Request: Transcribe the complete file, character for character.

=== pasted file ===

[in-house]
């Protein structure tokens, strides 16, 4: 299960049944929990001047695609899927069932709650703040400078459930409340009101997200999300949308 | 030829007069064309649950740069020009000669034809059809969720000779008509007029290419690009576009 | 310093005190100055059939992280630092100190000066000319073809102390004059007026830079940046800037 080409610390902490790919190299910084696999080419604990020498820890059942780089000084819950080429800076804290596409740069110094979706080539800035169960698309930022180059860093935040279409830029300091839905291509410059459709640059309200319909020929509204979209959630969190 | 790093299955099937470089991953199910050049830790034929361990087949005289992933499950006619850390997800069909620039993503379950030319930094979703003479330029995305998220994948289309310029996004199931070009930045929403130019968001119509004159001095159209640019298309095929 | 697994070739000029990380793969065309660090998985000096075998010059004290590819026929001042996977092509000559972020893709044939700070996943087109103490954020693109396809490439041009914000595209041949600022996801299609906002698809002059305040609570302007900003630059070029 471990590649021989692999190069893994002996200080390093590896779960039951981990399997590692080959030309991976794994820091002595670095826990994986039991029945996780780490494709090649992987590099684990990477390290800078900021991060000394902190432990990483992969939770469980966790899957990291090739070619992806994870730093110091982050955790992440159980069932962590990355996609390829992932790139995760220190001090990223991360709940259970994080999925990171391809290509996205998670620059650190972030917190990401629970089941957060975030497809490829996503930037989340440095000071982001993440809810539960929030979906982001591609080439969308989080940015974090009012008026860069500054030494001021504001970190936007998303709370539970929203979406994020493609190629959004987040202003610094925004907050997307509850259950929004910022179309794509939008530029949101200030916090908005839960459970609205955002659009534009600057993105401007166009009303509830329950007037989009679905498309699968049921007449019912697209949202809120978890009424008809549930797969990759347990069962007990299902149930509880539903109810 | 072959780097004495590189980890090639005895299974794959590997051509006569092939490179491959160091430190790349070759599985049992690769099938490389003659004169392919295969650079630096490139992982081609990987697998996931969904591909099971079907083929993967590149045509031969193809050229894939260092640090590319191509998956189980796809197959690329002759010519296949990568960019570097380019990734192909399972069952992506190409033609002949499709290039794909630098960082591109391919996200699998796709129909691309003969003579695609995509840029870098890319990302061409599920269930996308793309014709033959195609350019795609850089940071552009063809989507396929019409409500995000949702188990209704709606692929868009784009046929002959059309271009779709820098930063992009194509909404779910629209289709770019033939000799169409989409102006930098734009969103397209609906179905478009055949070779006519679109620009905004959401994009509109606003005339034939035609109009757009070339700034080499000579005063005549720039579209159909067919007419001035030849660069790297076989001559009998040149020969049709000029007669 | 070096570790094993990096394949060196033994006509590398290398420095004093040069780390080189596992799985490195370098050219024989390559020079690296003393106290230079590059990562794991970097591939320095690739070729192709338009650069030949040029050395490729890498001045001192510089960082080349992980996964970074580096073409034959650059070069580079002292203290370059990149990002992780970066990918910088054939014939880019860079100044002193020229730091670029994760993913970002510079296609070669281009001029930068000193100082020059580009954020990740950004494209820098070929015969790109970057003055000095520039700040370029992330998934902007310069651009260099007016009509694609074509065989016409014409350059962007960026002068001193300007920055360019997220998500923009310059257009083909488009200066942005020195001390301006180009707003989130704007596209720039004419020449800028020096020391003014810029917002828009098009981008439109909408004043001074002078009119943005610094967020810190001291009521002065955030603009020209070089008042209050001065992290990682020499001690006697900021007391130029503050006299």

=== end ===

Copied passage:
[in-house]
């Protein structure tokens, strides 16, 4: 299960049944929990001047695609899927069932709650703040400078459930409340009101997200999300949308 | 030829007069064309649950740069020009000669034809059809969720000779008509007029290419690009576009 | 310093005190100055059939992280630092100190000066000319073809102390004059007026830079940046800037 080409610390902490790919190299910084696999080419604990020498820890059942780089000084819950080429800076804290596409740069110094979706080539800035169960698309930022180059860093935040279409830029300091839905291509410059459709640059309200319909020929509204979209959630969190 | 790093299955099937470089991953199910050049830790034929361990087949005289992933499950006619850390997800069909620039993503379950030319930094979703003479330029995305998220994948289309310029996004199931070009930045929403130019968001119509004159001095159209640019298309095929 | 697994070739000029990380793969065309660090998985000096075998010059004290590819026929001042996977092509000559972020893709044939700070996943087109103490954020693109396809490439041009914000595209041949600022996801299609906002698809002059305040609570302007900003630059070029 471990590649021989692999190069893994002996200080390093590896779960039951981990399997590692080959030309991976794994820091002595670095826990994986039991029945996780780490494709090649992987590099684990990477390290800078900021991060000394902190432990990483992969939770469980966790899957990291090739070619992806994870730093110091982050955790992440159980069932962590990355996609390829992932790139995760220190001090990223991360709940259970994080999925990171391809290509996205998670620059650190972030917190990401629970089941957060975030497809490829996503930037989340440095000071982001993440809810539960929030979906982001591609080439969308989080940015974090009012008026860069500054030494001021504001970190936007998303709370539970929203979406994020493609190629959004987040202003610094925004907050997307509850259950929004910022179309794509939008530029949101200030916090908005839960459970609205955002659009534009600057993105401007166009009303509830329950007037989009679905498309699968049921007449019912697209949202809120978890009424008809549930797969990759347990069962007990299902149930509880539903109810 | 072959780097004495590189980890090639005895299974794959590997051509006569092939490179491959160091430190790349070759599985049992690769099938490389003659004169392919295969650079630096490139992982081609990987697998996931969904591909099971079907083929993967590149045509031969193809050229894939260092640090590319191509998956189980796809197959690329002759010519296949990568960019570097380019990734192909399972069952992506190409033609002949499709290039794909630098960082591109391919996200699998796709129909691309003969003579695609995509840029870098890319990302061409599920269930996308793309014709033959195609350019795609850089940071552009063809989507396929019409409500995000949702188990209704709606692929868009784009046929002959059309271009779709820098930063992009194509909404779910629209289709770019033939000799169409989409102006930098734009969103397209609906179905478009055949070779006519679109620009905004959401994009509109606003005339034939035609109009757009070339700034080499000579005063005549720039579209159909067919007419001035030849660069790297076989001559009998040149020969049709000029007669 | 070096570790094993990096394949060196033994006509590398290398420095004093040069780390080189596992799985490195370098050219024989390559020079690296003393106290230079590059990562794991970097591939320095690739070729192709338009650069030949040029050395490729890498001045001192510089960082080349992980996964970074580096073409034959650059070069580079002292203290370059990149990002992780970066990918910088054939014939880019860079100044002193020229730091670029994760993913970002510079296609070669281009001029930068000193100082020059580009954020990740950004494209820098070929015969790109970057003055000095520039700040370029992330998934902007310069651009260099007016009509694609074509065989016409014409350059962007960026002068001193300007920055360019997220998500923009310059257009083909488009200066942005020195001390301006180009707003989130704007596209720039004419020449800028020096020391003014810029917002828009098009981008439109909408004043001074002078009119943005610094967020810190001291009521002065955030603009020209070089008042209050001065992290990682020499001690006697900021007391130029503050006299």